As I write this during a new, snap 5 day level 4 lockdown in Melbourne, looking at events of the last 6 weeks, it certainly appears as though 2021 doesn’t have much more to recommend it than 2020 had. It’s early days yet, and at least 2021 has offered hints for optimism here and there. It’s not much, but in the absence of water, people will drink the sand, to quote Aaron Sorkin.
Still, I’ve tried not to let it all bog me down too much – or at least any more than it already has. I’ve been reading consistently, though not as frequently as I usually do. This has more to do with a birthday gift than it does current events though. Anybody heard of the board game called Wingspan? I hadn’t until I received it; it calls itself an engine building game – your goal, using cards, food tokens, and eggs, is to build out a bird habitat. It’s a beautiful game, but we were dubious – the instructions cover 3 different booklets! Still, we gave it a go and after a few awkward games, started to get the hang of it and now we’re hooked. We play pretty much every night, at least one game, sometimes 2. It’s not a high-intensity, action packed sort of game, but it’s thoroughly enjoyable. I’ve already bought the European expansion pack and have put my name down for the back-ordered Oceania expansion.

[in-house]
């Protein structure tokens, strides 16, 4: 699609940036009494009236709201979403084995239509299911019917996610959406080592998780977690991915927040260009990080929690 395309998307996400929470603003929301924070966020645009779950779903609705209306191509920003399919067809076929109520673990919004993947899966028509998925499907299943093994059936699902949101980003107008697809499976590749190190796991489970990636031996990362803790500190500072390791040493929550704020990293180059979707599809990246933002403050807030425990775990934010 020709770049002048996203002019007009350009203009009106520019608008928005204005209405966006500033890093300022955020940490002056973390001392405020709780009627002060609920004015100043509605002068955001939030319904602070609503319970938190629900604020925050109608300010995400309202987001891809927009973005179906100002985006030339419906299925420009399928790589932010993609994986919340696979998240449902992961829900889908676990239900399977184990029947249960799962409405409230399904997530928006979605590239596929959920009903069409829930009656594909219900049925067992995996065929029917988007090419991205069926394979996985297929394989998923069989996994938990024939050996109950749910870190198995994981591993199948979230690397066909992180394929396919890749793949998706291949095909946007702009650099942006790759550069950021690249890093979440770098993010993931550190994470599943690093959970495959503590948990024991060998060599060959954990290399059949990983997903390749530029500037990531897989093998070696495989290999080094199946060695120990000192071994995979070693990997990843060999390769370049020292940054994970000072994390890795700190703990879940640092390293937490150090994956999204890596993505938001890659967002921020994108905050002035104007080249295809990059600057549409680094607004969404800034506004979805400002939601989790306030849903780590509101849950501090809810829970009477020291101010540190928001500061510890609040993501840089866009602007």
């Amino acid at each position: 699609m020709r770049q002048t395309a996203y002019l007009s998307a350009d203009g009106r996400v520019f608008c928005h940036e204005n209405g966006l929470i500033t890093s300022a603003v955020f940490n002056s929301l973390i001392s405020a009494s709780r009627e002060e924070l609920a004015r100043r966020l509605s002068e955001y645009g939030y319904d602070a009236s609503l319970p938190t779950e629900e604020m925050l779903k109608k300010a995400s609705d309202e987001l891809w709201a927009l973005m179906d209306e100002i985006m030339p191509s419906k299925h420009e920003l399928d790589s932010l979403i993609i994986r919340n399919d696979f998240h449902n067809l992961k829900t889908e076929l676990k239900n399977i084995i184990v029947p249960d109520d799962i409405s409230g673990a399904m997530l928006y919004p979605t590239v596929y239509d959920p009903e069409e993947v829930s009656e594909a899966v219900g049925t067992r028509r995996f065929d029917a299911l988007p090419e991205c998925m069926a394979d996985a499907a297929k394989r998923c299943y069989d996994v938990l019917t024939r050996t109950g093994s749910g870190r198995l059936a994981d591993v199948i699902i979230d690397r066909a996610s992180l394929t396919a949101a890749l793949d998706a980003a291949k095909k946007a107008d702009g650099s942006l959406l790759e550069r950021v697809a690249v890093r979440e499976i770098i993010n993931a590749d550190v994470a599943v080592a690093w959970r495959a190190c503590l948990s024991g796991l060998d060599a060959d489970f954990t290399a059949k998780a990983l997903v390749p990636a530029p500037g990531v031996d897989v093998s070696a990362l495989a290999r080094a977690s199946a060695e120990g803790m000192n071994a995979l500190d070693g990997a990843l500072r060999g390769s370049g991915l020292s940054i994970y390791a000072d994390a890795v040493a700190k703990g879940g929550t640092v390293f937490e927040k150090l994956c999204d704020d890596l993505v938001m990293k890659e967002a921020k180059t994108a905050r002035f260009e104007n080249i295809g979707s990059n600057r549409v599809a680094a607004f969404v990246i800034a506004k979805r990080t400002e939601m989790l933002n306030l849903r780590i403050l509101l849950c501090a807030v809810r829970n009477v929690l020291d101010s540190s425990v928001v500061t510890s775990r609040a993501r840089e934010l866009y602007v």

In other bird related news, the beginning of our snap, 5 day lockdown coincided with the Great Backyard Bird Count, which I’d planned to hit big with several national park excursions. That was obviously nixed, but we did hit a couple of local parks within our 5km limit. No new and exciting birds, but one or two less common ones were spotted. And of course, I’ve actually counted the birds in my own backyard.
A Long-billed corella, dismantling pine cones from the top down.
I’ve been on a non-fiction reading streak; 2021 has not seen a single fiction title read so far. Which is good, since I have an alarming number of non-fiction titles on my TBR, so I may be reading slower, but I am accomplishing a more significant TBR reduction.
Also unusual this year is that to date, every title has been written by a man. I don’t make any effort to read more of one gender than another; my natural reading taste for mysteries makes my shelves female heavy without any effort, and even a large percentage of my non-fiction, popular science books are written by women, so the string of all male authors felt unusual.
The biggest accomplishment amongst these reads it my completion of Mark Twain’s Life on the Mississippi, which has been on the TBR some years now. I’ve also completed a long-in-process book about feeding wild birds. Both reviews will be forthcoming. Just the other night I grabbed another book – non-fiction, travel, but the first by a woman for me this year – called The Stone Boudoir about small villages in Sicily. Yes, please.